April 6, 2006

The Right Man For The Job

Terry Francona had it all mapped out before the game. If Josh Beckett pitched seven innings, he'd go with Mike Timlin in the 8th and Jonathan Papelbon in the 9th. He also explained his decision to Keith Foulke. And that's exactly how things turned out.

I fully expected to see Foulke in the 9th. In the SoSH Game Thread, I said I'd eat my shoes if we didn't see Keith. ... Errr, those laces were a little chewy.

Afterwards, everyone said all the right things. Francona noted that with an off-day today,
we didn't want to not use a guy that's throwing as good as anybody ... in a game of consequence. You don't want to waste him. I told Foulkie that was what I was going to do. ... This is by no means an indictment of Foulke. But it's so hard in April to get wins, I don't think Foulke is ready to be the guy we need. I think he'll get there. ... [W]e've got to win and I think we did it right. I can live with myself. Sometimes you just have to do what you think is right.
Francona said "that I could be throwing the ball better ... He's not Keith Foulke's dad. He's not going to do what's best for me. He's going to do what's best for the team. The kid's been throwing the ball great. ... The Sox won. That's always my first concern. ... I tell you guys all the time -- I'm a bullpen guy. I don't wake up in the morning and go to the grocery store and tell everybody I'm a closer. ... I have to prove myself to Terry, the 24 other guys in here, to the front office.
Tony Massarotti, Herald:
Terry Francona is playing for keeps. ... If Foulke is going to close again for the Red Sox, he is going to have to win his job back. Papelbon was a better pitcher last fall and he is a better pitcher now. And the manager of the Red Sox isn't about to start blowing games in April so that he can rebuild the confidence of a man coming off the worst year of his career.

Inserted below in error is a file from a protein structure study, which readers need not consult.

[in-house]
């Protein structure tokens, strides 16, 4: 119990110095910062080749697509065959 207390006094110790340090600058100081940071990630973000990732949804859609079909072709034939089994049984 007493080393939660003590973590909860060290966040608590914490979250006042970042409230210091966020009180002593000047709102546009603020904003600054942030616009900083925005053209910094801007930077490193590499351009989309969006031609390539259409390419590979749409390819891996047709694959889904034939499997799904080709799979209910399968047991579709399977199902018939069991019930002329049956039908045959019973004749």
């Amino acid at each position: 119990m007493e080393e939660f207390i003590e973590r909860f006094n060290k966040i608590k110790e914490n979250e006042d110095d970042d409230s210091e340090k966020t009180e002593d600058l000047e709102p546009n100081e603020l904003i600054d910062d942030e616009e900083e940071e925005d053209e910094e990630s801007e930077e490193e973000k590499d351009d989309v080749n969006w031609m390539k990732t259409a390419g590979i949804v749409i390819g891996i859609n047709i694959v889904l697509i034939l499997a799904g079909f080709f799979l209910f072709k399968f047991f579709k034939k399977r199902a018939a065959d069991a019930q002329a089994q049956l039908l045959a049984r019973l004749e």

What few writers seem to understand is that this is exactly what the "closer by committee" idea is all about. Assess the situation -- whether it is the 6th inning or the 9th -- and use the best pitcher available for that situation. One night that pitcher might be Papelbon, the next day it might be Foulke ... hell, it might be Rudy Seanez. But that's it.

If Francona decides that the game could be decided in the 7th and he needs to shut down the other team's rally, then he should go with his best arm, and not save that guy for the "closer's" spot in the 9th. A lesser pitcher might have given the game away by then. Last night's pre-game thinking and decision shows me that Francona might be ready to put this plan into effect.

EE Update: Errors from Derek Jeter and Robinson Cano and another crappy bullpen performance helped Oakland beat the Yankees for the second straight night. ... Capt. Intangibles: "Everyone keeps talking about our offense, but that doesn't win games; pitching and defense does." Well, that's going to be a problem. The Yankees defense is poor and their pitching staff is either old, unlikely to repeat their surprising 2005 performances, or just plain bad.

Yesterday, BP's Will Carroll wrote: "There have been whispers from some in Yankee camp that [Carl] Pavano will likely need surgery, almost certainly season-ending and perhaps career-ending." ... Today, however, Carroll downplays the whispers. Still, Pavano "has looked terrible this spring in one new regard -- he appears winded and out of shape, as early as the first inning of his start. Whether this is conditioning or pain that's showing is unclear; what is clear is that the Yankees shouldn't have much expectation of a positive contribution from last year's big signing."


Eric said...

Shaughnessy called the move "Belichickian" yesterday, which I think is basically saying the same thing. If the new bullpen is truly deep enough and Francona can manage a closer by committee (i.e., if yesterday's game was any indication), I'm really liking where this is going.

Jack Marshall said...

My thought exactly, Eric. Having two closers, one for a mid-game crisis and the other for the 9th was the original idea behind Bill James' bullpen committee concept. To Moron Manager Grady, it just meant arbitrarily taking turns. Tito could probably make it work.